EU Adopts New Rules on Political Advertising to Combat Foreign Interference

EU Adopts New Rules on Political Advertising to Combat Foreign Interference
EU Adopts New Rules on Political Advertising to Combat Foreign Interference
EU Adopts New Rules on Political Advertising to Combat Foreign Interference
EU Adopts New Rules on Political Advertising to Combat Foreign Interference

EU Adopts New Rules on Political Advertising to Combat Foreign Interference

EU Adopts New Rules on Political Advertising to Combat Foreign Interference

EU Adopts New Rules on Political Advertising to Combat Foreign Interference

European Union lawmakers have approved new regulations on political advertising aimed at strengthening protection against foreign interference in European elections. The rules focus on enhancing transparency, making it easier for citizens to identify political ads, their origin, and whether they are targeted. Outside the EU, countries will be prohibited from funding political advertising within the bloc three months before an election or referendum.

Key Provisions and Restrictions to Safeguard Democracy

The regulations prohibit the use of personal data such as ethnicity, religion, or sexual orientation for political advertising, including minors’ data. Spearheaded by lawmaker Sandro Gozi, the EU aims to defend freedoms, personal data, and increase transparency in electoral campaigns, particularly online. The rules will combat manipulation of democratic processes and will apply 18 months after formal adoption by both the parliament and EU states, with some provisions effective for the June 6-9 EU elections.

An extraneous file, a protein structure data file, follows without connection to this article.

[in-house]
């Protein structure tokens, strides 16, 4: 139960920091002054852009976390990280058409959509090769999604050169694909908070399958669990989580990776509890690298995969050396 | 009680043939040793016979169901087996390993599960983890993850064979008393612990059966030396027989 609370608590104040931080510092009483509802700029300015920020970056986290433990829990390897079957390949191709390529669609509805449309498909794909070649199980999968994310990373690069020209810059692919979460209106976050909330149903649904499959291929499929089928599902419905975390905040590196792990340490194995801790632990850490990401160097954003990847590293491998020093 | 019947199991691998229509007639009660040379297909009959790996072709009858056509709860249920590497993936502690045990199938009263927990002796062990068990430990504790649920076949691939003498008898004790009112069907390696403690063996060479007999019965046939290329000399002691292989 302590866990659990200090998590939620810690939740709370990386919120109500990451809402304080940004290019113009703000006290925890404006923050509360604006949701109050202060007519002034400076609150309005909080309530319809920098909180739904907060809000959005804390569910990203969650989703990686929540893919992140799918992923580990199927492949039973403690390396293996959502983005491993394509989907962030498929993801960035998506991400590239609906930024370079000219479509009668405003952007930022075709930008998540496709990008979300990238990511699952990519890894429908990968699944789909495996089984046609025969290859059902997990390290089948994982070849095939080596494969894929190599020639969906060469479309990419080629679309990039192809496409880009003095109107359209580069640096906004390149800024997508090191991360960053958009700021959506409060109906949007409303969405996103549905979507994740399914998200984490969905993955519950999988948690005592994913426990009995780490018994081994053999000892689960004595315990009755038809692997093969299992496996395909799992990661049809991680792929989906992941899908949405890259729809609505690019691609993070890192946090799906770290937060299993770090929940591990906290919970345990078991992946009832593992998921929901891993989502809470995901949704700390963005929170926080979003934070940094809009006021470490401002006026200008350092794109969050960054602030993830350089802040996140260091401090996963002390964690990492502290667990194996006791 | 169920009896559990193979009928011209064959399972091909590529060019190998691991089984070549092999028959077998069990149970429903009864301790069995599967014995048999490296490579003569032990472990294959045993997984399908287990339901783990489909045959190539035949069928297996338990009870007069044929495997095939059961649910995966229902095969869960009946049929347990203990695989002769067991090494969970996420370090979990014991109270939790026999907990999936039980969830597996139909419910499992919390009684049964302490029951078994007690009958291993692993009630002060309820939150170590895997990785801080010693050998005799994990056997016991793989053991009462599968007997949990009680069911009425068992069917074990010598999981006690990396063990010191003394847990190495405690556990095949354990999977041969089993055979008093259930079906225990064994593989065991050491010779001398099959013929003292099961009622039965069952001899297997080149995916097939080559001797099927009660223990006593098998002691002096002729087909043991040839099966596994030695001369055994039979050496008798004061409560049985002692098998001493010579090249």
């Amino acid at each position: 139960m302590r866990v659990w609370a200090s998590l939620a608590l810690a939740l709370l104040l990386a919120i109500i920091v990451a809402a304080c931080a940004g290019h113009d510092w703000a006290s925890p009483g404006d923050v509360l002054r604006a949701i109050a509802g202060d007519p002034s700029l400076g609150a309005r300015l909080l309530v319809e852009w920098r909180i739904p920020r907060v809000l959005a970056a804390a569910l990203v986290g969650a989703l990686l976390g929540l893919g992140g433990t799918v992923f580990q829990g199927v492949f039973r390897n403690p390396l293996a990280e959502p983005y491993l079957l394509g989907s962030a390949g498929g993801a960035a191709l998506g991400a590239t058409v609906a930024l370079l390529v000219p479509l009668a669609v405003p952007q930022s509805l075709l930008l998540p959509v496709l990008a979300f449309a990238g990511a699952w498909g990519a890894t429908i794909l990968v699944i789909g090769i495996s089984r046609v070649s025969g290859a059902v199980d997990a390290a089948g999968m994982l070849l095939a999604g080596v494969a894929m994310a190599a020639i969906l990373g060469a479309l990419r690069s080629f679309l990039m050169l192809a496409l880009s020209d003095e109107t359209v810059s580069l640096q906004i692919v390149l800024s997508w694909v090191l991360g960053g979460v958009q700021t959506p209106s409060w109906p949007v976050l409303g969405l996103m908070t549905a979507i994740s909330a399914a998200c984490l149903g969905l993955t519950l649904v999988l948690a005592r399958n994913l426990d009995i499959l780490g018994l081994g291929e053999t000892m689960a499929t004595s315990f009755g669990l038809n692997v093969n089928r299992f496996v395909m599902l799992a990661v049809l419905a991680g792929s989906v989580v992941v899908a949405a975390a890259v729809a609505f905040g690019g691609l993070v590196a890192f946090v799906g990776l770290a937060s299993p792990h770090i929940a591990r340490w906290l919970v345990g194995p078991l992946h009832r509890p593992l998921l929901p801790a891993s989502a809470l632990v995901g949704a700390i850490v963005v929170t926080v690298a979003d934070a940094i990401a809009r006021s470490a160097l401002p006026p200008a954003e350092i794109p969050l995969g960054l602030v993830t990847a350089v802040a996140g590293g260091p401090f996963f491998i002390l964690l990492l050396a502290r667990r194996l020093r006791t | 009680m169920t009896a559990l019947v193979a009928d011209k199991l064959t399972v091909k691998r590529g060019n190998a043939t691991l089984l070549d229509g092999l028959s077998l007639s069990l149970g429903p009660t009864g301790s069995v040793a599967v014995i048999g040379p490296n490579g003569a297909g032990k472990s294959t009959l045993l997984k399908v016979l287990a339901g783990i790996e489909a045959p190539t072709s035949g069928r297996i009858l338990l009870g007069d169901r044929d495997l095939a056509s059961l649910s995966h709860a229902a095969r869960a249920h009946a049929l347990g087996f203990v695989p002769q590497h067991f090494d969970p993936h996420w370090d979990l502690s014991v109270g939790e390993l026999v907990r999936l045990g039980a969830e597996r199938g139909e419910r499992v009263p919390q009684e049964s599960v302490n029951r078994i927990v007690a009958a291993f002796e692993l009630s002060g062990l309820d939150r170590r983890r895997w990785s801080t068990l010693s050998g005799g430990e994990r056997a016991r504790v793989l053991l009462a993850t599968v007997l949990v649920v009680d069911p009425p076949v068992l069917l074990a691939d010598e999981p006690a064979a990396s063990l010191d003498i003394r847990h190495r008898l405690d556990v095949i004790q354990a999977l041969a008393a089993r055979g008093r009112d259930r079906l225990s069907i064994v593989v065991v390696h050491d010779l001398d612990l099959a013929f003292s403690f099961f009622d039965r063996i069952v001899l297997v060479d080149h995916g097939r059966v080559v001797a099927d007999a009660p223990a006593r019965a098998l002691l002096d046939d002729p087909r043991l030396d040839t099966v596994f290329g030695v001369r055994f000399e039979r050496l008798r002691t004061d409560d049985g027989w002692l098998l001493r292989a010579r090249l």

Cross-Border Advertising and Stricter Oversight

In the lead-up to elections, individuals and groups will have the ability to advertise across EU borders, departing from previous limitations to a single country. The majority of lawmakers supported the law, emphasizing the need for stronger defenses against manipulation. The rules emerge as part of an update proposed in 2021 after the Cambridge Analytica scandal, demanding online platforms to flag content as political advertising. The law also permits providers to use personal data explicitly given for online political advertising to target users.

Publicly Accessible Database and Voluntary Compliance Guidelines

The European Commission will establish a publicly accessible database listing all online political advertisements for a maximum of seven years. Recognizing the time lag in enforcement, the commission has issued voluntary compliance guidelines for major online platforms under the Digital Services Act. The guidelines emphasize clear labeling of content as political advertising to ensure user awareness. The EU’s proactive approach aims to fortify electoral processes and safeguard democracy against external influence.

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